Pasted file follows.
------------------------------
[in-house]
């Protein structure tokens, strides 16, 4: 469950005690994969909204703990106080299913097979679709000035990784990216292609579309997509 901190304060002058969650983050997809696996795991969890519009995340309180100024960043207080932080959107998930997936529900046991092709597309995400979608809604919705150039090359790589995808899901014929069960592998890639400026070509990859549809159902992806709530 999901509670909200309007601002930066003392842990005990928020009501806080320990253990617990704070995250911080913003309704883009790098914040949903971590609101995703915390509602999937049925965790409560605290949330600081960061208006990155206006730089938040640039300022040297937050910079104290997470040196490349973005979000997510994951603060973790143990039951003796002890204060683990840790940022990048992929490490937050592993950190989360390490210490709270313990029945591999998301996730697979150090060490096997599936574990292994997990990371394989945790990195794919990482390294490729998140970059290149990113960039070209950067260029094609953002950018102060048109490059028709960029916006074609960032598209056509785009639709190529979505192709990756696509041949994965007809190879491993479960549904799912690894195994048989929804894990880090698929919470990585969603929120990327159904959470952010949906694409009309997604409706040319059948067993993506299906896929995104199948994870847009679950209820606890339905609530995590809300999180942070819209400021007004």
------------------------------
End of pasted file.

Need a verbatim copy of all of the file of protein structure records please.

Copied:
[in-house]
């Protein structure tokens, strides 16, 4: 469950005690994969909204703990106080299913097979679709000035990784990216292609579309997509 901190304060002058969650983050997809696996795991969890519009995340309180100024960043207080932080959107998930997936529900046991092709597309995400979608809604919705150039090359790589995808899901014929069960592998890639400026070509990859549809159902992806709530 999901509670909200309007601002930066003392842990005990928020009501806080320990253990617990704070995250911080913003309704883009790098914040949903971590609101995703915390509602999937049925965790409560605290949330600081960061208006990155206006730089938040640039300022040297937050910079104290997470040196490349973005979000997510994951603060973790143990039951003796002890204060683990840790940022990048992929490490937050592993950190989360390490210490709270313990029945591999998301996730697979150090060490096997599936574990292994997990990371394989945790990195794919990482390294490729998140970059290149990113960039070209950067260029094609953002950018102060048109490059028709960029916006074609960032598209056509785009639709190529979505192709990756696509041949994965007809190879491993479960549904799912690894195994048989929804894990880090698929919470990585969603929120990327159904959470952010949906694409009309997604409706040319059948067993993506299906896929995104199948994870847009679950209820606890339905609530995590809300999180942070819209400021007004």